Ionic liquids (ILs) are receiving growing attention as liquid absorbents alternatives to aqueous amine solutions for the removal of CO2 from flue gas in post-combustion processes, due mainly to their thermal stability and nonvolatility. We have synthesized tetraalkylphosphonium based ionic liquids and have shown that the CO2 uptake capacity can be increased up to 1 mol of CO2 per mole of IL by appending the amine functionality to the anion¥. While the high CO2 capacity is desired, the relationship between the equilibrium and kinetics of the absorption reaction is important to understand when designing the absorber-stripper process.
Our preliminary studies based on water-miscible ILs show that they can have significantly faster reaction rates than aqueous amines. Second order reaction rate constants are estimated to be up to one order of magnitude higher than monoethanol amine. However not all functionalized ILs are miscible with water. Furthermore water is not desired as a reactive dilution medium, due to its high heat capacity. Therefore functionalized ILs are mixed with inert, low-viscosity and thermally stable solvents that have negligible vapor pressure at the measurement conditions. Physical properties such as the density and viscosity of the solutions as well as the solubility and diffusivity of CO2 in these solutions are required to study the kinetic properties. The density and viscosity of possible IL solutions are measured in the temperature range of 22 to 80 ⁰C and in the IL concentration range of 0.05 to 1 mol/L. The physical solubility of CO2 in these solutions is measured in-situ with an ATR-FTIR probe. Diffusivity of CO2 is most important for ILs when they are not diluted because the process can become mass-transfer limited owing to their high viscosities. For the IL solutions, diffusivities are estimated using a modified Stokes-Einstein relation. These physico-chemical properties and relationships enable the kinetic studies of CO2 absorption in ILs.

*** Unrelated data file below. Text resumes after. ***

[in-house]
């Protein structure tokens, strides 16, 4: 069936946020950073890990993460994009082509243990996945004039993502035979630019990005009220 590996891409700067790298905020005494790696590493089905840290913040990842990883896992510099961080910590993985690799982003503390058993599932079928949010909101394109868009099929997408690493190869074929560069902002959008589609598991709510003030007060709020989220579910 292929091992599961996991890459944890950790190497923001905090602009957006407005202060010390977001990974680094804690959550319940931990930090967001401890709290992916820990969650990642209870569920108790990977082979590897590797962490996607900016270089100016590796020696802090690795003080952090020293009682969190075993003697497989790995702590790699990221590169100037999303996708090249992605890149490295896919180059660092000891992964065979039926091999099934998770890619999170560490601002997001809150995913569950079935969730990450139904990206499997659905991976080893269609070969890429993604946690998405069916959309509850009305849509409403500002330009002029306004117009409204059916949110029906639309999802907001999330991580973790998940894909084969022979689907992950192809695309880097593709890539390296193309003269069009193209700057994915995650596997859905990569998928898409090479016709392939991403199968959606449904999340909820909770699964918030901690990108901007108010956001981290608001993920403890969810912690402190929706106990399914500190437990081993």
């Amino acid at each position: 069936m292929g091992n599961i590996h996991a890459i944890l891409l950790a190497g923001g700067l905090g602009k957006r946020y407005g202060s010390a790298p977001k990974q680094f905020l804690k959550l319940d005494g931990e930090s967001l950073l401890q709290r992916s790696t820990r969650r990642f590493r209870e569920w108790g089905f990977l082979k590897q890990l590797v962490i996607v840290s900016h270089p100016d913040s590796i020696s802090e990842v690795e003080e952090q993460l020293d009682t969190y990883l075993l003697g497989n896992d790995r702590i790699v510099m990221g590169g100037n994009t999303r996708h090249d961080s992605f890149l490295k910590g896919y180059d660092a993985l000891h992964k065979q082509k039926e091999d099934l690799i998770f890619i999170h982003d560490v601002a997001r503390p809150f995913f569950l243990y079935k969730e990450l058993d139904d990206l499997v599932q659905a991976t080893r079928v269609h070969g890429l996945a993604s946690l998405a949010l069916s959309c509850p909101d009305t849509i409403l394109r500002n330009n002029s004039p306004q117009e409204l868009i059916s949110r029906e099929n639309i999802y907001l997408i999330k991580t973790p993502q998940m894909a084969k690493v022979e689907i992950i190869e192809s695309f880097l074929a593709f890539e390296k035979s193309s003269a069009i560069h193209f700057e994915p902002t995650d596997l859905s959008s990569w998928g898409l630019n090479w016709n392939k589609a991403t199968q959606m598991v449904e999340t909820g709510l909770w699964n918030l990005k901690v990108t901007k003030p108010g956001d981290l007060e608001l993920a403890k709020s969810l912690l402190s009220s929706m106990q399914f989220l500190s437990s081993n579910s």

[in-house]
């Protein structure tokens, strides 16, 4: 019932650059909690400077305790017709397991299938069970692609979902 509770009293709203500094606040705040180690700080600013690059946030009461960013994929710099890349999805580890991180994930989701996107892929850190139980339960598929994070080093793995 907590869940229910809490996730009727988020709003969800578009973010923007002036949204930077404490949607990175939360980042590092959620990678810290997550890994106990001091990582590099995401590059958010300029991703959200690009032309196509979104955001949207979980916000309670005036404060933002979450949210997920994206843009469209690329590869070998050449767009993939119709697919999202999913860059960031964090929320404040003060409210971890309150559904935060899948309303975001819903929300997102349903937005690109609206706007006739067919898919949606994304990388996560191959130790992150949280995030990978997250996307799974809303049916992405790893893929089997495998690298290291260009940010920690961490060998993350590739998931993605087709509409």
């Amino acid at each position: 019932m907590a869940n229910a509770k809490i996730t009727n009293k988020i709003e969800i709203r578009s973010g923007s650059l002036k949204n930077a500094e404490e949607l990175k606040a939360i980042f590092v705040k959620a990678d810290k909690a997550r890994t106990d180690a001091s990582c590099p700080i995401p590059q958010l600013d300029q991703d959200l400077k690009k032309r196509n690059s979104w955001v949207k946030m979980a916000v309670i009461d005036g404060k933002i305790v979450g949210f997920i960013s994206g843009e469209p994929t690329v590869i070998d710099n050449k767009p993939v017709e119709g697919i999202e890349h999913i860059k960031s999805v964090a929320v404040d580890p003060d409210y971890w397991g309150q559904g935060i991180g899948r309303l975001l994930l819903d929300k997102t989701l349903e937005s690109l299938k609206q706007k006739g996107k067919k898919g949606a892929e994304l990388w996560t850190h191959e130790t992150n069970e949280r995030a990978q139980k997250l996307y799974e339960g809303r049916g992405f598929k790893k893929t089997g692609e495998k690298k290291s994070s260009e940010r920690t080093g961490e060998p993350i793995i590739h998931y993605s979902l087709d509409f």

¥ B. E. Gurkan, J. C. de la Fuente, E. M. Mindrup, L. E. Ficke, B. F. Goodrich, E. A. Price, W. F. Schneider and J. F. Brennecke, Journal of the American Chemical Society, 2010, 132, 2116-+.
See more of this Group/Topical: Topical 1: Separation Needs for Energy Independence and Environmental Sustainability